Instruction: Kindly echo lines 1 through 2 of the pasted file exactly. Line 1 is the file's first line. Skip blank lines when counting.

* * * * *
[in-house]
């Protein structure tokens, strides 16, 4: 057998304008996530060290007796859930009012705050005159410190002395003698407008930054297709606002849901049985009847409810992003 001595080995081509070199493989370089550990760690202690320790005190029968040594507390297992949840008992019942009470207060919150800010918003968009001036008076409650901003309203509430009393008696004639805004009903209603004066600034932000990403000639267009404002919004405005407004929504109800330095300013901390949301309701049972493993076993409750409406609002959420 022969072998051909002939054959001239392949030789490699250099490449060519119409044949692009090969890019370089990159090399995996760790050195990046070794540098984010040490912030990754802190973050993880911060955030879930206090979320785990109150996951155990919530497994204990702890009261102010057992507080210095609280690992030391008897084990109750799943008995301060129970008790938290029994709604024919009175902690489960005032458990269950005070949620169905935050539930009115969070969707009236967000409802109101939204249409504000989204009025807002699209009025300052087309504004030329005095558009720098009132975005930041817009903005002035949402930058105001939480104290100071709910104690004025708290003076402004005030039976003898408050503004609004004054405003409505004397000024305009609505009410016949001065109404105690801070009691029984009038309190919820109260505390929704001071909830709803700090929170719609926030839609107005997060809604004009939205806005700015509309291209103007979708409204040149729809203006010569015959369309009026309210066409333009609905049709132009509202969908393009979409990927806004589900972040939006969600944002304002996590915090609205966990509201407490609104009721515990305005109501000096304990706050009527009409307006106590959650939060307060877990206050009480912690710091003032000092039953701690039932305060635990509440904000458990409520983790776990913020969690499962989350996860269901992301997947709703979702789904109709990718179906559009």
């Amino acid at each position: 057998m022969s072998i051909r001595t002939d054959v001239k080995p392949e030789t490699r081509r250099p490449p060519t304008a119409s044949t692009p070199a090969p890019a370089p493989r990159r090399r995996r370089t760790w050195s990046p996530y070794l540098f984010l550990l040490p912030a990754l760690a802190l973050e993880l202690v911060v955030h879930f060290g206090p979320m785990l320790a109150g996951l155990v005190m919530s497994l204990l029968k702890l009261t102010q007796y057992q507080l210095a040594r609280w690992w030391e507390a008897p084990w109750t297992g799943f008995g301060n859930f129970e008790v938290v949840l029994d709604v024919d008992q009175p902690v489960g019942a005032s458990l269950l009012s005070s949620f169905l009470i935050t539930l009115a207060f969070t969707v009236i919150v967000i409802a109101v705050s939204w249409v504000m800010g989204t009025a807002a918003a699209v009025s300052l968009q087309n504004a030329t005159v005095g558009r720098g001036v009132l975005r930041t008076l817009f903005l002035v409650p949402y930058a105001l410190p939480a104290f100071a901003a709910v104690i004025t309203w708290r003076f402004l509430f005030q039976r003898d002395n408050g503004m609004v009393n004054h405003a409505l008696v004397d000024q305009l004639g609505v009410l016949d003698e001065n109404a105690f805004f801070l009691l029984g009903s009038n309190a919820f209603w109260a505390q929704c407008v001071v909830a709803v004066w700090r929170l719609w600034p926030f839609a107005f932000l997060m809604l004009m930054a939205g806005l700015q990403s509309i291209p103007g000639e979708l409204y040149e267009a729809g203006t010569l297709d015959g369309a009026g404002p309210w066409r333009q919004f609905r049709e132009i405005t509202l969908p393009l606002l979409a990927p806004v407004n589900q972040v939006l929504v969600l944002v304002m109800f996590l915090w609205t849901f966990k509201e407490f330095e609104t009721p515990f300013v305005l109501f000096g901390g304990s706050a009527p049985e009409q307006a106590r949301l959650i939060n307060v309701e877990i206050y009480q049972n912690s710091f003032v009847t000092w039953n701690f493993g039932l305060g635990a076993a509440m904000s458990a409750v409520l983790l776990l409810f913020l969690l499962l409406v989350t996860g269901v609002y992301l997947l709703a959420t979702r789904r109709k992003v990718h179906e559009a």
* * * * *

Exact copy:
[in-house]
């Protein structure tokens, strides 16, 4: 057998304008996530060290007796859930009012705050005159410190002395003698407008930054297709606002849901049985009847409810992003 001595080995081509070199493989370089550990760690202690320790005190029968040594507390297992949840008992019942009470207060919150800010918003968009001036008076409650901003309203509430009393008696004639805004009903209603004066600034932000990403000639267009404002919004405005407004929504109800330095300013901390949301309701049972493993076993409750409406609002959420 022969072998051909002939054959001239392949030789490699250099490449060519119409044949692009090969890019370089990159090399995996760790050195990046070794540098984010040490912030990754802190973050993880911060955030879930206090979320785990109150996951155990919530497994204990702890009261102010057992507080210095609280690992030391008897084990109750799943008995301060129970008790938290029994709604024919009175902690489960005032458990269950005070949620169905935050539930009115969070969707009236967000409802109101939204249409504000989204009025807002699209009025300052087309504004030329005095558009720098009132975005930041817009903005002035949402930058105001939480104290100071709910104690004025708290003076402004005030039976003898408050503004609004004054405003409505004397000024305009609505009410016949001065109404105690801070009691029984009038309190919820109260505390929704001071909830709803700090929170719609926030839609107005997060809604004009939205806005700015509309291209103007979708409204040149729809203006010569015959369309009026309210066409333009609905049709132009509202969908393009979409990927806004589900972040939006969600944002304002996590915090609205966990509201407490609104009721515990305005109501000096304990706050009527009409307006106590959650939060307060877990206050009480912690710091003032000092039953701690039932305060635990509440904000458990409520983790776990913020969690499962989350996860269901992301997947709703979702789904109709990718179906559009």